A FREAK weather event that took Melburnians by surprise last week has claimed another two victims. Several others remain critical.
The death toll from last Monday’s thunderstorm asthma event climbed to eight on Tuesday, according to the Victorian Department of Health and Human Services.
It was previously reported that six people had died when stifling heat, a high pollen count, strong winds and moisture in the air combined to cause breathing difficulties for thousands of people in and around the CBD.
Tuesday’s victims have not yet been named.
More than 8500 people were hospitalised last Monday. Victoria’s ambulance service struggled to cope with the unprecedented spike in calls.
Among the victims were Hope Carnevali, 20, Omar Moujalled, 18, Apollo Papadopoulos, 35, and Clarence Leo.
Ms Carnevali died on the front lawn in the arms of family waiting for an ambulance.
Mr Moujalled was on his way when he lost his fight for life.
Paramedics tried to revive Mr Papadopoulos without success and Mr Leo died in the early hours of Tuesday morning.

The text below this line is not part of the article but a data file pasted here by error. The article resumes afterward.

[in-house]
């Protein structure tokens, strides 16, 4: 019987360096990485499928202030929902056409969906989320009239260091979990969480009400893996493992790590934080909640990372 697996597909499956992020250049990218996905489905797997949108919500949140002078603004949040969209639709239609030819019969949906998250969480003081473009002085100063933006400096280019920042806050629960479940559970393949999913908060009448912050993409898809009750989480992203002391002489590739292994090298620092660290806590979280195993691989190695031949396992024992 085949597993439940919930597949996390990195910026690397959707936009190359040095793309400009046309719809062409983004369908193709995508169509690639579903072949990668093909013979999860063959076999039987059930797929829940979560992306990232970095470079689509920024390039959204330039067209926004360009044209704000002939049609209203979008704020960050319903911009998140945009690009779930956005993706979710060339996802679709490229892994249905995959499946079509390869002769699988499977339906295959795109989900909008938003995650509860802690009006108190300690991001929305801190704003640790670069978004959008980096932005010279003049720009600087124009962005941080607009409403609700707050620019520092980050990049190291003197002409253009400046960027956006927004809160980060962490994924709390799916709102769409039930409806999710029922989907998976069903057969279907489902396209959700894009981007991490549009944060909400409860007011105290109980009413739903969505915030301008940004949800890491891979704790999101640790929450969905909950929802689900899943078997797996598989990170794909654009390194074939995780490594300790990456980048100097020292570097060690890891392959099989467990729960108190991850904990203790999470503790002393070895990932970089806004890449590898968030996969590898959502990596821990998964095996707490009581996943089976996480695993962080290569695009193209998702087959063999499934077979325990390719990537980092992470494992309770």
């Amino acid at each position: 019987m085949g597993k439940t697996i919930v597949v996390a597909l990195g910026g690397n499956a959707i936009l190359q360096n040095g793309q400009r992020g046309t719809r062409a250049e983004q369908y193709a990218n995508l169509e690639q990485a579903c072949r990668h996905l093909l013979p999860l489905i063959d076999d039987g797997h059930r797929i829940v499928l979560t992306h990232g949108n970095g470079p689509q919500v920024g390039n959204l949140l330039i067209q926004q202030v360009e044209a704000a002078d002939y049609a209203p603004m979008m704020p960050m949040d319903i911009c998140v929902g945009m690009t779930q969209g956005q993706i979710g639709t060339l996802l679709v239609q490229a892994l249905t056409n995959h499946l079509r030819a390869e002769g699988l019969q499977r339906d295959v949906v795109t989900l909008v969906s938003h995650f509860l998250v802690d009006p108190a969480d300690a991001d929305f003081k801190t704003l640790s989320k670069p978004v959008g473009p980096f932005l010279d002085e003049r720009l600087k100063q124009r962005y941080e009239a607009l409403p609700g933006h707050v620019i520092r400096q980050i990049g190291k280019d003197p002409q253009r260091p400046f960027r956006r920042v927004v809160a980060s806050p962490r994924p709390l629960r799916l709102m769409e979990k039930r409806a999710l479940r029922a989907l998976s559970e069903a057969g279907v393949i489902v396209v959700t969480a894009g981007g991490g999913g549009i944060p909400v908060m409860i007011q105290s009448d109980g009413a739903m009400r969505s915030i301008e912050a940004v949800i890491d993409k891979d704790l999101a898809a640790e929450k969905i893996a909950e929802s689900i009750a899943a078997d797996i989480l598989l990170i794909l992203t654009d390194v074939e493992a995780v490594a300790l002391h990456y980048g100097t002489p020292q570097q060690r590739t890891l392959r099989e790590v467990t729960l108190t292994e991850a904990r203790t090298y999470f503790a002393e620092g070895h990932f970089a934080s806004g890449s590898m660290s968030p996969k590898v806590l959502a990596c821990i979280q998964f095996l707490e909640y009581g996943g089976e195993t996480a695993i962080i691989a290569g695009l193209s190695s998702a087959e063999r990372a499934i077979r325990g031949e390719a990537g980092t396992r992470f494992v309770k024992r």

Thunderstorm asthma has been witnessed just four times in the past 30 years in Melbourne, a city that is susceptible because it is surrounded by parks and gardens.
It happens when pollen granules rupture from moisture in the air. They break up into hundreds of tiny particles that find their way into human lungs and make breathing difficult.
People who get hay fever are most at risk. For many sufferers, they had never experienced asthma in any form. They panicked, phoned triple-0 and waited for help.
Ambulance officers did the best they could, but resources were stretched to breaking point.
Ambulance Victoria released a statement on Tuesday afternoon, announcing an official investigation would be carried out. Executive director of emergency operations, Mick Stephenson, said Monday’s spike in emergency calls was unprecedented.
“We’ve essentially had a day’s workload within five hours,” Mr Stephenson said.
John Weiner, a consultant physician at AllergyNet, told news.com.au Monday’s conditions were “the perfect storm” for Melburnians.
He said victims suffered “the same as any other asthma (sufferers), but it’s a dramatic event occuring quickly for people who haven’t had it before.”